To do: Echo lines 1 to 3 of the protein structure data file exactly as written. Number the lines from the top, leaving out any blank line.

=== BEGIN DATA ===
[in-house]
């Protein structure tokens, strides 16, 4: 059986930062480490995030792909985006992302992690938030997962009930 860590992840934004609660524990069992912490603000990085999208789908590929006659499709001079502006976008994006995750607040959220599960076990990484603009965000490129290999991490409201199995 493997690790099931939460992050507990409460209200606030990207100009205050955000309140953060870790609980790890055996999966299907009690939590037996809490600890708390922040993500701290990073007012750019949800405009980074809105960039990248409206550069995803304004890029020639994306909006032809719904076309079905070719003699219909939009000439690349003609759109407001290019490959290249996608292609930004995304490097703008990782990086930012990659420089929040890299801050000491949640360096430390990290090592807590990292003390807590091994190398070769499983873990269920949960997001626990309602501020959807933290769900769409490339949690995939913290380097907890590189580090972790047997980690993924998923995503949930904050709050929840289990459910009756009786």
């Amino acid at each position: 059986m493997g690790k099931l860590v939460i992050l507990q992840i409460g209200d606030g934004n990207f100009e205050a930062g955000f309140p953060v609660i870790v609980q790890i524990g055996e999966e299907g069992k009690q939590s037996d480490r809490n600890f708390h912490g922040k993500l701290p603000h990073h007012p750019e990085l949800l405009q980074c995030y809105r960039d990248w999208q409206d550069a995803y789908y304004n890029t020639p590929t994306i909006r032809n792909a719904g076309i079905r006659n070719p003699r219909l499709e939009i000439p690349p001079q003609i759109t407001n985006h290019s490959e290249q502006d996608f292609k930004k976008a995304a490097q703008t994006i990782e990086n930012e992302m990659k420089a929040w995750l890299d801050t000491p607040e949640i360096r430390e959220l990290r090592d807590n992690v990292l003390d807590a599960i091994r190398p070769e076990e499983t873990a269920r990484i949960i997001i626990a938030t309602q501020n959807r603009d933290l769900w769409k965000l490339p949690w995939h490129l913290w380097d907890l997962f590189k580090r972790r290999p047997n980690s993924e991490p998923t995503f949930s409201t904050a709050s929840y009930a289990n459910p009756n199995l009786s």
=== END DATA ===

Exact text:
[in-house]
């Protein structure tokens, strides 16, 4: 059986930062480490995030792909985006992302992690938030997962009930 860590992840934004609660524990069992912490603000990085999208789908590929006659499709001079502006976008994006995750607040959220599960076990990484603009965000490129290999991490409201199995 493997690790099931939460992050507990409460209200606030990207100009205050955000309140953060870790609980790890055996999966299907009690939590037996809490600890708390922040993500701290990073007012750019949800405009980074809105960039990248409206550069995803304004890029020639994306909006032809719904076309079905070719003699219909939009000439690349003609759109407001290019490959290249996608292609930004995304490097703008990782990086930012990659420089929040890299801050000491949640360096430390990290090592807590990292003390807590091994190398070769499983873990269920949960997001626990309602501020959807933290769900769409490339949690995939913290380097907890590189580090972790047997980690993924998923995503949930904050709050929840289990459910009756009786």
């Amino acid at each position: 059986m493997g690790k099931l860590v939460i992050l507990q992840i409460g209200d606030g934004n990207f100009e205050a930062g955000f309140p953060v609660i870790v609980q790890i524990g055996e999966e299907g069992k009690q939590s037996d480490r809490n600890f708390h912490g922040k993500l701290p603000h990073h007012p750019e990085l949800l405009q980074c995030y809105r960039d990248w999208q409206d550069a995803y789908y304004n890029t020639p590929t994306i909006r032809n792909a719904g076309i079905r006659n070719p003699r219909l499709e939009i000439p690349p001079q003609i759109t407001n985006h290019s490959e290249q502006d996608f292609k930004k976008a995304a490097q703008t994006i990782e990086n930012e992302m990659k420089a929040w995750l890299d801050t000491p607040e949640i360096r430390e959220l990290r090592d807590n992690v990292l003390d807590a599960i091994r190398p070769e076990e499983t873990a269920r990484i949960i997001i626990a938030t309602q501020n959807r603009d933290l769900w769409k965000l490339p949690w995939h490129l913290w380097d907890l997962f590189k580090r972790r290999p047997n980690s993924e991490p998923t995503f949930s409201t904050a709050s929840y009930a289990n459910p009756n199995l009786s």